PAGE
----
Prime Minister Shinzo Abe has not visited Yasukuni Shrine since he came to power in September 2006 (although he visited it in April that year while he was chief Cabinet secretary). Now it has surfaced that he recently donated 50,000 yen to dedicate evergreen “sakaki” trees for the war shrine’s annual spring festival held April 21-23. The donation was made within two weeks of Chinese Premier Wen Jiabao’s visit to Tokyo.

China’s reaction to Mr. Abe’s ceremonial offering to Yasukuni has been rather mild, while South Korea’s has been more direct. Mr. Abe’s action, although short of a visit to the shrine, will at the very least lead both countries and other neighboring countries to closely watch Mr. Abe. The last prime minister who dedicated sakaki to the shrine was Prime Minister Yasuhiro Nakasone, who did so on Aug. 15, 1985.

By visiting South Korea and China immediately after becoming prime minister, Mr. Abe succeeded in improving relations with both countries, which had deteriorated due to his predecessor Junichiro Koizumi’s repeated visits to the shrine. When Mr. Wen, during his Tokyo visit, asked Mr. Abe in a circuitous way not to visit Yasukuni, Mr. Abe replied that “it is my desire that Japan will walk as a peace-loving nation and this is my historical perception.” His latest move could cast a cloud over his word.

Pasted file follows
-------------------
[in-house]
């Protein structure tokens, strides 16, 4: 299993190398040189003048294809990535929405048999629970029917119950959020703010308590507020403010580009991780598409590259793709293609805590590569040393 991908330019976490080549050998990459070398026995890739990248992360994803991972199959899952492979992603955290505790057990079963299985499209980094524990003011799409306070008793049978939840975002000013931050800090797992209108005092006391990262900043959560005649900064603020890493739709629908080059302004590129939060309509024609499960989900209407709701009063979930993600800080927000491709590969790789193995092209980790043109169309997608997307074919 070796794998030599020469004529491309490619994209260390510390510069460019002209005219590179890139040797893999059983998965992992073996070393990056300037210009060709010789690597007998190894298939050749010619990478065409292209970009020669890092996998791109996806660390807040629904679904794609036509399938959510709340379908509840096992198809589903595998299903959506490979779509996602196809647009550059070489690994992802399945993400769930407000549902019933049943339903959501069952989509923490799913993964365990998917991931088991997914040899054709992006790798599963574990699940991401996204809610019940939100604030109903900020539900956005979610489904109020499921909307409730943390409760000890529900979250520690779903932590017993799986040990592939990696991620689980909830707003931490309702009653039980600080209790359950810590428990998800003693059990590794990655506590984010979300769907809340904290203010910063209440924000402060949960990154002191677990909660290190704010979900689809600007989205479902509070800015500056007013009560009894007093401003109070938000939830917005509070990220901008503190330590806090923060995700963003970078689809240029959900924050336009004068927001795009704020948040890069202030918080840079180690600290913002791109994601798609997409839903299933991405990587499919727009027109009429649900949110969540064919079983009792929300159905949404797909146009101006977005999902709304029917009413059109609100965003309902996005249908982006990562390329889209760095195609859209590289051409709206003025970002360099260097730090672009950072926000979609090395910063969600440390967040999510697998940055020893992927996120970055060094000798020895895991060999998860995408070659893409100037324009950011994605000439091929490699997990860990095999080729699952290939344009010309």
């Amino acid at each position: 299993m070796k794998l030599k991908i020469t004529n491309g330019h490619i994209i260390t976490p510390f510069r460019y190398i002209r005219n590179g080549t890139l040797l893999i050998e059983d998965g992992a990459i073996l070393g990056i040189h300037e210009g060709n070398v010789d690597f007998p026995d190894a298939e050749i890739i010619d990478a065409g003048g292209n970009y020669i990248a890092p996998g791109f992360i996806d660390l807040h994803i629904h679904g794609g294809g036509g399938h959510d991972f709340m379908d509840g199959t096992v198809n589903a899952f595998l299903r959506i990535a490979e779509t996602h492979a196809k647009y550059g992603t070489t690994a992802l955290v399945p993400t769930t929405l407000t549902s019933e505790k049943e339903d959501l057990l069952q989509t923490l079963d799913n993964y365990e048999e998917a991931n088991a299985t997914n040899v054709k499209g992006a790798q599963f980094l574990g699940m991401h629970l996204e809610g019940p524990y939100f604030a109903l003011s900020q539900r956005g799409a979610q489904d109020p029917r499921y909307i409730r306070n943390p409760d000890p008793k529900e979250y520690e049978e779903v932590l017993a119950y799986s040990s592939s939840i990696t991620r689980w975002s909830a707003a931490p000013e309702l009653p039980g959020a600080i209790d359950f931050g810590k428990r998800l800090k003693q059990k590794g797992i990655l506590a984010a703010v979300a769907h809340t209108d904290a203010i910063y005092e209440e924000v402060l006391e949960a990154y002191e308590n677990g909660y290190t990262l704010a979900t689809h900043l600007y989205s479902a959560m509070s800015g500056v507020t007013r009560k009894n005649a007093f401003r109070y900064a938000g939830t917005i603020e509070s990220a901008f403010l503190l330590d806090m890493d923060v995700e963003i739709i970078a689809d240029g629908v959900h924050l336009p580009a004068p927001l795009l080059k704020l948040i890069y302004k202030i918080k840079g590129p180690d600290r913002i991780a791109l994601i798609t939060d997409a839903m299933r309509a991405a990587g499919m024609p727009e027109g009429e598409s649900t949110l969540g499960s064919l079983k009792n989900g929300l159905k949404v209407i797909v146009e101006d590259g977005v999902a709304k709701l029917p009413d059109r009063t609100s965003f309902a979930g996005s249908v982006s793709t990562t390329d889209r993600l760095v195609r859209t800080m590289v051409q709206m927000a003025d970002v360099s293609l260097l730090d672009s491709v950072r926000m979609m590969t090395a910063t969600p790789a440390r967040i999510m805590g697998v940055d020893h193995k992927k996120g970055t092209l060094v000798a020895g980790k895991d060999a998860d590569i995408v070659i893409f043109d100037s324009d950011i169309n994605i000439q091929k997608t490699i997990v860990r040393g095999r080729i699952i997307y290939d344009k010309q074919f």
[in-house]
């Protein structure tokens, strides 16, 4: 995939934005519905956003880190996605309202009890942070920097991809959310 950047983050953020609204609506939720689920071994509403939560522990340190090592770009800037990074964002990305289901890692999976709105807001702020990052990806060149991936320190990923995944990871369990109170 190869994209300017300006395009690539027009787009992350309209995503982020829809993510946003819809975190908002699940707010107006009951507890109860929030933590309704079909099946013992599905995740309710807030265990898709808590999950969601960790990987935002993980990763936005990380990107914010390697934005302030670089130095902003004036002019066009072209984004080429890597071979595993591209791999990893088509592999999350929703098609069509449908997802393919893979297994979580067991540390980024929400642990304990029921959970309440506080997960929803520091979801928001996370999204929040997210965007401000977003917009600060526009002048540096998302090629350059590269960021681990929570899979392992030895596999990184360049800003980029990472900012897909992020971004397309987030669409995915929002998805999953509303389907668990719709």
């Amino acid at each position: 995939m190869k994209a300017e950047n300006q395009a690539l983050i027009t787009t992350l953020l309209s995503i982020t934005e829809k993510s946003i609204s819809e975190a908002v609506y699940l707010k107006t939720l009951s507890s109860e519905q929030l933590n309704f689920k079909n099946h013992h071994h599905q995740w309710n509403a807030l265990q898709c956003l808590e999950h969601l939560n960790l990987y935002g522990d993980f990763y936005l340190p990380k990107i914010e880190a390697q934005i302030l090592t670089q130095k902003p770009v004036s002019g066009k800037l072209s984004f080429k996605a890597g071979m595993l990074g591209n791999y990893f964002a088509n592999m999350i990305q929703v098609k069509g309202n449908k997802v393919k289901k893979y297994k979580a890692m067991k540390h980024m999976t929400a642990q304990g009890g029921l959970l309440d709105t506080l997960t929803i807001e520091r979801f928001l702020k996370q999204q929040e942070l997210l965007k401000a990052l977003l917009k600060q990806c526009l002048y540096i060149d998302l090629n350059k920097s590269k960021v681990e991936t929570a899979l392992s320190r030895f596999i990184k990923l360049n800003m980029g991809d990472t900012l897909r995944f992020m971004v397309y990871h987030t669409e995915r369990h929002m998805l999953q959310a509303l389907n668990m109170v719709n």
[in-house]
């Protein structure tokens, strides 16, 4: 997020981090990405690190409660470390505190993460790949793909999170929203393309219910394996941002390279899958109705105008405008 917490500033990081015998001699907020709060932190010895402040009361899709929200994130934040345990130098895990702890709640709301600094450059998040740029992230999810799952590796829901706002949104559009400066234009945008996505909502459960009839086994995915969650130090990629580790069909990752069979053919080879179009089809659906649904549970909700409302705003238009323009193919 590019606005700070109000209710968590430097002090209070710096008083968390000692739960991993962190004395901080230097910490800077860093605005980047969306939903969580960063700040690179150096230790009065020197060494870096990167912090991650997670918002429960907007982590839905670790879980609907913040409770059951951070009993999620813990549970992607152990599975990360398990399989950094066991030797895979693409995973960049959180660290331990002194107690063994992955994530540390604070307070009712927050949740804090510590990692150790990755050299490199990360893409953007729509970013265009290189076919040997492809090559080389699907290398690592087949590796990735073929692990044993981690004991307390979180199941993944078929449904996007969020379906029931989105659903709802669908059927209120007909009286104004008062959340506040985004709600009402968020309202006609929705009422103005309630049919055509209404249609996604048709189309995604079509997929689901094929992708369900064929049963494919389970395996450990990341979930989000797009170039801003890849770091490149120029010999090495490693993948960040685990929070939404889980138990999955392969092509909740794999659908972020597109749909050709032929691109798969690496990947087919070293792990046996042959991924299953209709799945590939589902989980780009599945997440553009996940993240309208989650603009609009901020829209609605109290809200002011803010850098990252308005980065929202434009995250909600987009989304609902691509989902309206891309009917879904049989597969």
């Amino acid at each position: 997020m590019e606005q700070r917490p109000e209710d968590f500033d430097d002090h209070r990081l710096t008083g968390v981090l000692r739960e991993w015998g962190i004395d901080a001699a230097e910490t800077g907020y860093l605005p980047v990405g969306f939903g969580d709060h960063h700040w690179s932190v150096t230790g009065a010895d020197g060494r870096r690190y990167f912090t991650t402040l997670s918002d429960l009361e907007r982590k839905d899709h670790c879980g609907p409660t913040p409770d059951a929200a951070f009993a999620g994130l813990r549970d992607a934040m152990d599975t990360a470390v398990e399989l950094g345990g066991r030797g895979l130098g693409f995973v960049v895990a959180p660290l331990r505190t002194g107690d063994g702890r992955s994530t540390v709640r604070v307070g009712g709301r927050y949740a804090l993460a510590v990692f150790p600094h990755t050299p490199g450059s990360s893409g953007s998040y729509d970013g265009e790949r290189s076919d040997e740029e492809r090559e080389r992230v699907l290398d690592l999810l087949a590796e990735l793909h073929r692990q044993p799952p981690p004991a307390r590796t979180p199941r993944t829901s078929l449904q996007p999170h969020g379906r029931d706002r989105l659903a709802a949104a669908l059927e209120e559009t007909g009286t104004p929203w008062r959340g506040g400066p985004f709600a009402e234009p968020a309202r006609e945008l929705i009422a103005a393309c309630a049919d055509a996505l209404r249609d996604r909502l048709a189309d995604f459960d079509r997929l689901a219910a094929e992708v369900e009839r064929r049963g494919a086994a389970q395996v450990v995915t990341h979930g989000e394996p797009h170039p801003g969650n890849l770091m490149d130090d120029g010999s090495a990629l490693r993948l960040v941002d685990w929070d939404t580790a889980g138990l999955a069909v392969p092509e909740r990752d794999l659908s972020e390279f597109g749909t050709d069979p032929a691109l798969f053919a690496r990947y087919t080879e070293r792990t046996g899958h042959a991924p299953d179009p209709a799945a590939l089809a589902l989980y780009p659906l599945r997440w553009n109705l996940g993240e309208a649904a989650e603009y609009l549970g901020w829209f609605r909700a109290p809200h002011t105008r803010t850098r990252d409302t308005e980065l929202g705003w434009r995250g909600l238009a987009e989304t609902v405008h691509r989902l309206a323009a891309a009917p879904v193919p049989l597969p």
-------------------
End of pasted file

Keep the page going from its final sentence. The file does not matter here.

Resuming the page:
Reacting to Mr. Abe’s sakaki dedication, China said “Yasukuni Shrine is an important and sensitive political issue in China-Japan relations.” South Korea said it is regrettable that the Japanese prime minister sent an offering to the shrine, “which glorifies the past war of aggression and honors war criminals.”

Mr. Abe explained his act: “I want to keep on showing respect for those who fought for the country and died, and praying for their souls.” He may be sincere. But his statement suggests forgetfulness about the enormous sufferings that Japan’s war in the 1930s and ’40s brought to people of other Asian nations. It also hides the ideological role that Yasukuni Shrine played in mobilizing the Japanese for a war of aggression in the region.

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